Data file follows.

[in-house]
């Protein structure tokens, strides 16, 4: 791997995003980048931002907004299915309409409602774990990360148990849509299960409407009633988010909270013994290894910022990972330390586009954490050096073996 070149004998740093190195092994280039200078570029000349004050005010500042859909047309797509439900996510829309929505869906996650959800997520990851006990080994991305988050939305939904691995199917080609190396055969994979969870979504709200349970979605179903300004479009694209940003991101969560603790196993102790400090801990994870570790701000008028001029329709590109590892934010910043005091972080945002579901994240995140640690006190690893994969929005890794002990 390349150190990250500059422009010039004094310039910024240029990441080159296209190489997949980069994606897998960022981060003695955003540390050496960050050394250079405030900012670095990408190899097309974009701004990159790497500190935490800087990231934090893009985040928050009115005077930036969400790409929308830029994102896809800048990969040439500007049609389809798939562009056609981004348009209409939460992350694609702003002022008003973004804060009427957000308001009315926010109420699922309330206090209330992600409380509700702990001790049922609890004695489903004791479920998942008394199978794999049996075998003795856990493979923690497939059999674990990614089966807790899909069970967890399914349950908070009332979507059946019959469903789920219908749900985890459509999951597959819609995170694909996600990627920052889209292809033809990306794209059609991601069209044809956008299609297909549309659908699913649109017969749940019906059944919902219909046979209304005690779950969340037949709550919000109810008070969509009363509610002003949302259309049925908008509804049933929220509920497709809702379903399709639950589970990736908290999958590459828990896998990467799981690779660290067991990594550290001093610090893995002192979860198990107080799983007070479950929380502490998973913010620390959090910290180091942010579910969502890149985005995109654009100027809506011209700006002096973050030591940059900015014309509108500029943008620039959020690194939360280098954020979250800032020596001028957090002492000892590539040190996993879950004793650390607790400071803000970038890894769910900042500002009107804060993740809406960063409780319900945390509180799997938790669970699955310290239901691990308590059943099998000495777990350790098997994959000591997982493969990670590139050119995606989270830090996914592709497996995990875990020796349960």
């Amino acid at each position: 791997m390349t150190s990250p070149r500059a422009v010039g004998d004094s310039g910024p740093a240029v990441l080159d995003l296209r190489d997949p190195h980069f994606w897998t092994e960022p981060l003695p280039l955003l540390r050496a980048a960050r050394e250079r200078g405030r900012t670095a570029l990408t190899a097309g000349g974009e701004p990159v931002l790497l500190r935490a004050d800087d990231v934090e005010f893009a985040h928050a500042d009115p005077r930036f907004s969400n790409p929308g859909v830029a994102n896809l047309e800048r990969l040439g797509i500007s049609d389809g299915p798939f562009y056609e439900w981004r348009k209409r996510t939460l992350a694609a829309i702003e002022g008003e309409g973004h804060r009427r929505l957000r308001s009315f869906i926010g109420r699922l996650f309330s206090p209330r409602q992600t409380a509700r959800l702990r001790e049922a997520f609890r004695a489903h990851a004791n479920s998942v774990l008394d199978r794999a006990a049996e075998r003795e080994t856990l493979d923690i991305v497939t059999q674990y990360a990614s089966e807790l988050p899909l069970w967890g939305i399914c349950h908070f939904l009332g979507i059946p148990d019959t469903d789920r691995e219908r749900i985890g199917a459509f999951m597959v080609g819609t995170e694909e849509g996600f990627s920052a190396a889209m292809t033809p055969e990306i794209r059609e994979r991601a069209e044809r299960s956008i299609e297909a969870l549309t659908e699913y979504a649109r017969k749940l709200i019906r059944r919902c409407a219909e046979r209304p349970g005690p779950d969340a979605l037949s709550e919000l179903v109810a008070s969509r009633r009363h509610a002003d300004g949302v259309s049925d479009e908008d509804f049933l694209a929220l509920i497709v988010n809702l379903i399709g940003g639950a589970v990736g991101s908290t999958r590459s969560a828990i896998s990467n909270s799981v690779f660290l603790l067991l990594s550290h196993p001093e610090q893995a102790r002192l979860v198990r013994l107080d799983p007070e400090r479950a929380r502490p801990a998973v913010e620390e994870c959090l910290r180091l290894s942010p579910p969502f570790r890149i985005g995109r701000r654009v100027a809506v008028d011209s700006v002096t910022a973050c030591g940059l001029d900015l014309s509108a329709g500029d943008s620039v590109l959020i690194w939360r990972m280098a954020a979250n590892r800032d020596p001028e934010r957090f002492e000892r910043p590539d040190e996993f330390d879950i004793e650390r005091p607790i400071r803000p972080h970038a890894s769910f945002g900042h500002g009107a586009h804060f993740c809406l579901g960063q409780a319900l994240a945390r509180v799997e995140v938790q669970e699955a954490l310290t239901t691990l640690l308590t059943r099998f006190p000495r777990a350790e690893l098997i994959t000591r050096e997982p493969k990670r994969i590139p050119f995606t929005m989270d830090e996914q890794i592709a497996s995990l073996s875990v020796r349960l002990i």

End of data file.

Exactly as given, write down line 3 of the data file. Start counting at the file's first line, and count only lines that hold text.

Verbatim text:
């Amino acid at each position: 791997m390349t150190s990250p070149r500059a422009v010039g004998d004094s310039g910024p740093a240029v990441l080159d995003l296209r190489d997949p190195h980069f994606w897998t092994e960022p981060l003695p280039l955003l540390r050496a980048a960050r050394e250079r200078g405030r900012t670095a570029l990408t190899a097309g000349g974009e701004p990159v931002l790497l500190r935490a004050d800087d990231v934090e005010f893009a985040h928050a500042d009115p005077r930036f907004s969400n790409p929308g859909v830029a994102n896809l047309e800048r990969l040439g797509i500007s049609d389809g299915p798939f562009y056609e439900w981004r348009k209409r996510t939460l992350a694609a829309i702003e002022g008003e309409g973004h804060r009427r929505l957000r308001s009315f869906i926010g109420r699922l996650f309330s206090p209330r409602q992600t409380a509700r959800l702990r001790e049922a997520f609890r004695a489903h990851a004791n479920s998942v774990l008394d199978r794999a006990a049996e075998r003795e080994t856990l493979d923690i991305v497939t059999q674990y990360a990614s089966e807790l988050p899909l069970w967890g939305i399914c349950h908070f939904l009332g979507i059946p148990d019959t469903d789920r691995e219908r749900i985890g199917a459509f999951m597959v080609g819609t995170e694909e849509g996600f990627s920052a190396a889209m292809t033809p055969e990306i794209r059609e994979r991601a069209e044809r299960s956008i299609e297909a969870l549309t659908e699913y979504a649109r017969k749940l709200i019906r059944r919902c409407a219909e046979r209304p349970g005690p779950d969340a979605l037949s709550e919000l179903v109810a008070s969509r009633r009363h509610a002003d300004g949302v259309s049925d479009e908008d509804f049933l694209a929220l509920i497709v988010n809702l379903i399709g940003g639950a589970v990736g991101s908290t999958r590459s969560a828990i896998s990467n909270s799981v690779f660290l603790l067991l990594s550290h196993p001093e610090q893995a102790r002192l979860v198990r013994l107080d799983p007070e400090r479950a929380r502490p801990a998973v913010e620390e994870c959090l910290r180091l290894s942010p579910p969502f570790r890149i985005g995109r701000r654009v100027a809506v008028d011209s700006v002096t910022a973050c030591g940059l001029d900015l014309s509108a329709g500029d943008s620039v590109l959020i690194w939360r990972m280098a954020a979250n590892r800032d020596p001028e934010r957090f002492e000892r910043p590539d040190e996993f330390d879950i004793e650390r005091p607790i400071r803000p972080h970038a890894s769910f945002g900042h500002g009107a586009h804060f993740c809406l579901g960063q409780a319900l994240a945390r509180v799997e995140v938790q669970e699955a954490l310290t239901t691990l640690l308590t059943r099998f006190p000495r777990a350790e690893l098997i994959t000591r050096e997982p493969k990670r994969i590139p050119f995606t929005m989270d830090e996914q890794i592709a497996s995990l073996s875990v020796r349960l002990i």